Secret British unit operated in 26 Counties
BY LAURA FRIEL
Despite repeated denials by the British government, the Force Research Unit, the covert British Army unit at the centre of the collusion controversy, routinely engaged in illegal surveillance and espionage in the 26 Counties, it has emerged.
Under the command of Colonel Gordon Kerr, FRU operatives spied on Irish citizens and bugged homes and public buildings, using both listening and tracking devices. Houses and pubs frequented by republicans were specifically targeted but sometimes the FRU's net of intrigue was cast wider.
Sources within the FRU have said that they carried out at least six border incursions during each tour of duty. Between 1987 and 1991, it is estimated that more than a hundred illegal crossings occurred. British military sources have confirmed that cross border operations by the FRU took place in Louth, Cavan, Monaghan, Leitrim and Donegal.
A spokesperson for the Taoiseach's office said it had long been suspected that this kind of activity was underway. Bertie Ahern is to confront Tony Blair personally and demand an explanation. ``It is intolerable that a foreign country's agents entered Ireland (sic) for espionage and surveillance purposes,'' said the spokesperson.
The information emerged as the British Military establishment appeared to be attempting to distance themselves from the activities of the FRU by branding their commanding officer as a ``maverick'' with a warped sense of duty who saw himself ``above the law''.
The identity and career details of the FRU commander at the centre of the current collusion inquiry recently emerged in the media after tensions between former FRU members escalated into the intimidation of a key witness cooperating with the Steven's team.
Last week, a former FRU member, Philip Campbell Smith, was arrested and charged with intimidation of another former FRU member, whom he suspected of being the whistle blower known as `Martin Ingram'.
According to Neil Mackay, a journalist writing in the Scottish Sunday Herald, Gordon Kerr can be best understood as ``the archetypical spy, a spook's spook and a master of dirty tricks and dirty wars''. The details of Kerr's career within the British Army are patchy. In 1971 Kerr arrived at Glencorse training depot for the British Army.
Kerr, now a second lieutenant in the Gordon Highlanders, spends some time in Cyprus before being posted to Armagh in 1972. Here, first as an Intelligence officer and later as the regiment's officer commanding the Intelligence section, Kerr's career in covert operations appears to have begun.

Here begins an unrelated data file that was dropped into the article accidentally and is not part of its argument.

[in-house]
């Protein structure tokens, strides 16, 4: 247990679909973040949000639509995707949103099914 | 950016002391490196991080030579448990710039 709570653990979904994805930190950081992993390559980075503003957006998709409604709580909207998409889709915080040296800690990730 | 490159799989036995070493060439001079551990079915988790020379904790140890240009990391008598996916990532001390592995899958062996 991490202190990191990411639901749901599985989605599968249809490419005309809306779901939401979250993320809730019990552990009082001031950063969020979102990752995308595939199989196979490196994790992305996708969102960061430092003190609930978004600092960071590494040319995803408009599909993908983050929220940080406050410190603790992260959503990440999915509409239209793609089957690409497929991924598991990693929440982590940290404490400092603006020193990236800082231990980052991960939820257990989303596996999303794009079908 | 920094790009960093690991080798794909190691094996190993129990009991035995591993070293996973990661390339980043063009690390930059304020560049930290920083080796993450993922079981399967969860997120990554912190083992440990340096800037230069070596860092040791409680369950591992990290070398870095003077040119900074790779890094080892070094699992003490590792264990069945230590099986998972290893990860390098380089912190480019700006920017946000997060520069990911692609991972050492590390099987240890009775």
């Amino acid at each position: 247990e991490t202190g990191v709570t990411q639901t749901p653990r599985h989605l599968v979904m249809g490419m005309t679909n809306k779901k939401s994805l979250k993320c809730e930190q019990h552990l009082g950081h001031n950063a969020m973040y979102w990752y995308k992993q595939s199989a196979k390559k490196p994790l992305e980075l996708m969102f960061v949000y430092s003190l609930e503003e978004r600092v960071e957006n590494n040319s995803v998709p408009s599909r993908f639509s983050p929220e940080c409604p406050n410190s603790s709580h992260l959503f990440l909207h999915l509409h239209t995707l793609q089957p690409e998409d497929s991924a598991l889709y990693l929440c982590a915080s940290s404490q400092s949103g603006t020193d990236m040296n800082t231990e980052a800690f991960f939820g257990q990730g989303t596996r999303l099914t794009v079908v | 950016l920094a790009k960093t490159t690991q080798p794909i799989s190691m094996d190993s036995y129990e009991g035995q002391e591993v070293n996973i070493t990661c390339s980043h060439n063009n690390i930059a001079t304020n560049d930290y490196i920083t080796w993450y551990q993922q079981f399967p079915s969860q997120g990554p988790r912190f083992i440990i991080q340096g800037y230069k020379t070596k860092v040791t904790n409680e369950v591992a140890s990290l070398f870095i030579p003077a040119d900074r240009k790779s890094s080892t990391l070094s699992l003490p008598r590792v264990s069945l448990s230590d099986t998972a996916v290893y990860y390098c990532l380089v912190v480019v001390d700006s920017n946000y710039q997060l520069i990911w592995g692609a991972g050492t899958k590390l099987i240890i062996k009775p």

In June 1973 Kerr left the Six Counties and by 1974 he had been promoted to Captain. In October 1975, Kerr was posted to the British Army's Intelligence Training Centre where he worked with the SAS-trained 14th Intelligence, a forerunner of the FRU.
Transferring from the Gordon Highlanders, Kerr joined the British Army's Intelligence Corps before being posted back to the Six Counties, where he worked in the British Army's HQ in Lisburn.
Then, according to Mackay, Kerr vanishes, only to re-emerge in 1980 at the British Army's Staff College. As a Cold War spy in 1983 Kerr, now a Major, was posted to Berlin where his covert activities as commander of Three Intelligence and Security threatened to undermine the relationship between other British Intelligence units and their Soviet counterparts.
After Berlin, Kerr spent a brief time as a senior instructor with the British army's Special Intelligence wing in Ashford, Kent. It was a team trained in covert entry techniques from Ashford which where later implicated in a fire which destroyed vital evidence held in an office used by the Steven's team.
In Ashford, Kerr was involved in resettling informers whose cover had been blown while working undercover in the north of Ireland. In 1987, now ranking as a Colonel, Kerr became the OC of the FRU, a role in which he stayed until 1991.
During his command, the FRU where involved in some of the most controversial killings, using loyalist gunmen, in the last thirty years of conflict. Kerr, currently the British military attache to Beijing, China, is presently being sought for questioning by the Stevens team investigating allegations of collusion in the murder of Belfast solicitor Pat Finucane in 1989.
But to think of Kerr as a maverick is to miss the point. The tactics used by the FRU were outside the law but it's unlikely that they were ever outside the chain of command. It is clear that Kerr and his co conspirators enjoyed sanction from the very top, both within the British military establishment and beyond within the British, then Tory government.
As MacKay points out, ``After leaving the FRU, which still operates today, Kerr returned to Berlin.. and was then promoted to brigadier, hardly evidence that military top brass and the government were displeased with his undercover operations in Ulster.''
According to FRU sources, Kerr has connections going to the heart of the British establishment and his position in Beijing makes him effectively joint number two in Britain's entire military intelligence operation.